Qualcomm shells out more details on Peanut wireless technology
Low-power technology may be ready for commercial use in a year
Matt Grob, senior vice president of research and development at Qualcomm, said Peanut could be used for radio communications over what is called the "body-area network," which ranges from a few inches to a few feet. It also could cover the length of a room.
"It would require fractions of a milliwatt of power but move data at high speed," Grob told an audience at the EmTech@MIT 2010 conference today. He described Peanut as being able to power applications for data, voice and audio -- and possibly video -- at a few megabits per second.
Peanut technology has been under development at Qualcomm for four years, Grob said in an interview, and it should be ready for commercial deployment in about a year.
The chief benefit of Peanut would be that it requires less power than other short-range radio specifications such as Zigbee and Bluetooth, which are used in many applications, ranging from manufacturing and monitoring devices that talk wirelessly to one another, to phone headsets and car stereos connected to phones.
Qualcomm is working on a wide range of projects involving Peanut technology, Grob said, but the largest single area of its research budget is devoted to 4G wireless communications, including LTE Advanced.
One unusual area of research involves the Mirasol display technology that Qualcomm developed for e-readers and other devices. Grob showed a prototype of a 5-inch Mirasol color display running video, and he said that technology could be used in products soon. He said some products with black-and-white Mirasol technology are appearing on the market, but he didn't elaborate. Mirasol basically uses tiny mirrors to reflect ambient light for use on the display; it can't be used in the dark unless some kind of exterior light is provided, Grob explained.
Matt Hamblen covers mobile and wireless, smartphones and other handhelds, and wireless networking for Computerworld. Follow Matt on Twitter at @matthamblen, or subscribe to Matt's RSS feed. His e-mail address is email@example.com.
Read more about Wireless Networking in Computerworld's Wireless Networking Topic Center.
- 15 Non-Certified IT Skills Growing in Demand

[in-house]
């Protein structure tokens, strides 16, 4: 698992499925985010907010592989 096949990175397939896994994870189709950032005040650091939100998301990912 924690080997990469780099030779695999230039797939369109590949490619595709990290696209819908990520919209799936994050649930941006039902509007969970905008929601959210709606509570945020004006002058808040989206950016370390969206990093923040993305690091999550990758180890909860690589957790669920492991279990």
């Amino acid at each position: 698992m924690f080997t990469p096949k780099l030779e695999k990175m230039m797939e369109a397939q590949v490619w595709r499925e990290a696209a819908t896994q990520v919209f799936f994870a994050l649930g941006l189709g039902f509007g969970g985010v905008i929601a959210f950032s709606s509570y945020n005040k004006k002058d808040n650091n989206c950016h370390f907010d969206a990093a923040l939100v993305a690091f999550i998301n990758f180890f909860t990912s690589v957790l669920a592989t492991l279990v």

- How 19 Tech Titans Target Healthcare
- Twitter Suffering From Growing Pains (and Facebook Comparisons)
- Agile Comes to Data Integration
- Slideshow: 7 security mistakes people make with their mobile device
- iOS vs. Android: Which is more secure?
- 11 sure signs you've been hacked
- What Datapipe customers need to know about the new PCI DSS 3.0 compliance standard This handy quick reference outlines what PCI DSS 3.0 is, who needs to be compliant and how Alert Logic solutions address the new...
- Defense Throughout the Vulnerability Life Cycle This whitepaper provides insight into how to leverage threat and log management technologies to protect your IT assets throughout their vulnerability life cycle.
- The Critical Role of Support in Your Enterprise Mobility Management Strategy Most business leaders underestimate the importance of tech support when they choose an EMM solution. Here's what to put on your checklist.
- Separating Work and Personal at the Platform Level: How BlackBerry Balance Works BlackBerry® Balance™ separates work from personal on the same mobile device, right at a platform level. Find out how it can work for...
- Live Webcast Best Practices for the Hyperconverged Enterprise Network To the Age of Constant Connectivity and Information overload
- Getting Ready for BlackBerry Enterprise Service 10.2 Find out how BlackBerry® Enterprise Service 10 helps organizations address the full spectrum of EMM challenges, while balancing the needs of both the...
- Containerization Options: How to Choose the Best DLP Solution for Your Organization This webcast outlines a framework for making the right choice when it comes to containerization approaches, along with the pros and cons of... All Networking White Papers | Webcasts